What has helped you improve what people in your church remember about your messages?

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A Simple Exercise that will Infuse Life into your Staff

Recently our church staff held our annual in-house evaluation retreat when we reviewed the prior year’s goals and plans. God had given us a good year and we wanted not only to discuss how we could improve, but rejoice in His blessings. After we prayed, we did a simple exercise that infused life into each of us. Here’s what we did that I guarantee will infuse life into your staff, whether they are paid or volunteer.

This will infuse life into your staff.

We have nine on our ministry staff and eight were present that day. I asked everyone to write down the names of each staff member sitting around the table. I then asked them to write down one quality about each person that they most appreciated. That was the easy part. The uncomfortable, yet life-giving part came next.

I then asked each person to look at one individual and tell him or her what they appreciated most about that person. We went around the table while each of us stayed on the ‘hot seat’ (maybe there is a better term for it). Then, one by one, we each looked directly at that staff person and told him or her what we most appreciated about them.

It was an incredibly life affirming experience.

Tears were shed.

We become vulnerable.

Each of us got blessed.

Our retreat took on an incredibly open and affirming tone.

It was amazing.

Gratefulness expressed to others is not only biblical, but it brings with it many practical personal benefits as well. Science is now telling us what the Bible has for centuries: showing gratitude, saying thanks, and affirming others is really good. Here’s what we’re learning about gratefulness.

  1. Gratefulness stimulates Christ-honoring behavior, called pro-social behavior by psychologists.
  2. Gratefulness can actually make us happier.
  3. Gratefulness can help decrease the power of materialism.
  4. Gratefulness can help us learn to forgive more consistently.
  5. Gratefulness can help us sleep better.
  6. Gratefulness can make us feel better physically because it evokes the production of two neurotransmitters in our brains, dopamine and serotonin, involved in reward and well-being, respectively.

So, when we experience and show gratefulness to others or in our hearts, many benefits result.

Two great Scriptures remind us how important gratefulness is.

“I will give thanks to you, Lord, with all my heart; I will tell of all your wonderful deeds” (Psalms 9:1).

Give thanks in all circumstances; for this is God’s will for you in Christ Jesus” (1 Thessalonians 5:18).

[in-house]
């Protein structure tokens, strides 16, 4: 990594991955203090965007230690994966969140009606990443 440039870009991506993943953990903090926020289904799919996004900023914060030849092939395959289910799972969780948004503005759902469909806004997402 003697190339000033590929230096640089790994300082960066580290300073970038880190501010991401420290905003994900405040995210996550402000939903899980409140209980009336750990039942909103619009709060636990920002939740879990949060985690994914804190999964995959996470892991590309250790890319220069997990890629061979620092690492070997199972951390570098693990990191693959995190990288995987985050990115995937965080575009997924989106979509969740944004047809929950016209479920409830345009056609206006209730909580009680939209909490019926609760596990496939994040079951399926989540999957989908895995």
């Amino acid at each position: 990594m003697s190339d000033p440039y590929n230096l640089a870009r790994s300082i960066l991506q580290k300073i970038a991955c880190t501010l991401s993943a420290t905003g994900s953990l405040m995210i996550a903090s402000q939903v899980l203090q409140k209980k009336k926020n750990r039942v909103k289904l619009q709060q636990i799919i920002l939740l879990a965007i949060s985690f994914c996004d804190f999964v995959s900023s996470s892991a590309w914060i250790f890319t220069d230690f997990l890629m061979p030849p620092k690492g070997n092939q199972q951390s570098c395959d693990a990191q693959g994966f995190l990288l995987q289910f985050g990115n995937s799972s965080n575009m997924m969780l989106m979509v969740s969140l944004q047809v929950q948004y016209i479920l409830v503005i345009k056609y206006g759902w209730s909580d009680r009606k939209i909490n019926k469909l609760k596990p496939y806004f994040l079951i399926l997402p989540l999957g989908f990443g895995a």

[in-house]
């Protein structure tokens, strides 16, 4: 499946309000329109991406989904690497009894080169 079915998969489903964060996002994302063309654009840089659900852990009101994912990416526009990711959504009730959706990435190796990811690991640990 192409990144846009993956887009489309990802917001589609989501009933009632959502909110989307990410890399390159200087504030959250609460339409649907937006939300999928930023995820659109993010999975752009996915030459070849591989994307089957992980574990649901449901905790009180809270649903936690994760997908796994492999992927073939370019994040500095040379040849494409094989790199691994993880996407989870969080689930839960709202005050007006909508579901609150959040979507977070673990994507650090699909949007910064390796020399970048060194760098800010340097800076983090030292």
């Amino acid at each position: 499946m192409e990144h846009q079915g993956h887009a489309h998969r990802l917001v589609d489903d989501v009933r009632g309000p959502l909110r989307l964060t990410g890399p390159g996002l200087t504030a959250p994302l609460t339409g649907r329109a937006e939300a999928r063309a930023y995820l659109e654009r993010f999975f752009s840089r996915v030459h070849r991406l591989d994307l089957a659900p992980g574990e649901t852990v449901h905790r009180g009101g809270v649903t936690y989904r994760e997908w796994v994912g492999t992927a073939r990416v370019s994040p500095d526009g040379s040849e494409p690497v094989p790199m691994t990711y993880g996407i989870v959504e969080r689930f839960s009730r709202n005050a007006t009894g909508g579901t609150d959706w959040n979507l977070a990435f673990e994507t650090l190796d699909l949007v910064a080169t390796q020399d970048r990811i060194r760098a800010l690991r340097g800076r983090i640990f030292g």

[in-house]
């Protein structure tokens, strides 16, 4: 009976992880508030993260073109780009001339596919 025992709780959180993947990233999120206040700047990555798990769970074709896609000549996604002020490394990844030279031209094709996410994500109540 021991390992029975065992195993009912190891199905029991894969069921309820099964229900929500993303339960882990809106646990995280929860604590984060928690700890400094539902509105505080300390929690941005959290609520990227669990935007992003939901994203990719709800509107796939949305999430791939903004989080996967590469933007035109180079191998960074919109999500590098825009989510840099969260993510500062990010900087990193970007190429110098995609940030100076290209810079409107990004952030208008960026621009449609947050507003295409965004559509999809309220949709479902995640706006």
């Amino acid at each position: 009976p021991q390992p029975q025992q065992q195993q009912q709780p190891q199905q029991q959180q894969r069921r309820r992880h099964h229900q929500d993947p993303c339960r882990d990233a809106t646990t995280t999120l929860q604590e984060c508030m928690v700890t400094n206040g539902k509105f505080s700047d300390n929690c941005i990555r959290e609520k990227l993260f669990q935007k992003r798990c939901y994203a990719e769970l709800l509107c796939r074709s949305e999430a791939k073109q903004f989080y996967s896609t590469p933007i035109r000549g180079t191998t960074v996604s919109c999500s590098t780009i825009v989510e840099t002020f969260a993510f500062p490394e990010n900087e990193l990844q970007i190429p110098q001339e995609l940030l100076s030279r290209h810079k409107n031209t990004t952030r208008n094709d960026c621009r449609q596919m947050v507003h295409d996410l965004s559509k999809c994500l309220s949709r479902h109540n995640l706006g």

Try this with your staff (or even with your family) and experience how life giving it can be.

What are some other life-giving exercises have you used with your staff?

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Leaders and their Listening: at which of the 4 Levels do you listen?

One of the greatest skills a pastor or leader can develop is to learn to listen well. We pay others a high compliment when we listen. We affirm others’ God-given value when we listen. We develop our own heart when we listen. The father of the field of listening, Ralph Nichols, captures the essence of listening in these words. The most basic of all human needs is the need to be understand and be understood. The best way to understand people is to listen to them. Listening occurs at several levels. I describe four fundamental levels here.

As you read the four levels below, ask yourself at which level you usually listen.

Level 1-Listening TO…Internal Listening. At this level when we listen to others we mostly listen to our inner dialogue, thoughts, feelings, and what we plan to say once the other person has finished speaking. We focus on ourselves, our conclusions, our thoughts about the person/subject of conversation, and what the subject means to me. Unfortunately most listening happens at this level where it tends to be all about us.

Level 2-Listening FOR…Focused Listening. At this level we begin to authentically listen as we focus on what the other person is saying. We lock onto their dialogue and suppress our temptation to correct, give our opinion, give advice, or offer another perspective as soon as they finish. We become truly present and give the other person the gift of being understood.

Level 3-Listening WITH… Intuitive Listening. At this level we pay attention to what is not being said through these cues:  inflection, pauses, changes in tone and energy, the eyes, and body language. We listen with our gut and allow intuition to speak to our soul.

Level 4-Listening to the Holy Spirit. This is the deepest level where we intersect what the person is saying/not saying with an openness to what the Spirit of God is saying to us. This level requires great discipline and focus, yet provides pastors and ministry leaders a way to become conduits of God’s grace to others.

After reading those levels, at which level do you usually listen? What tips have you discovered that help you listen at levels 2-4?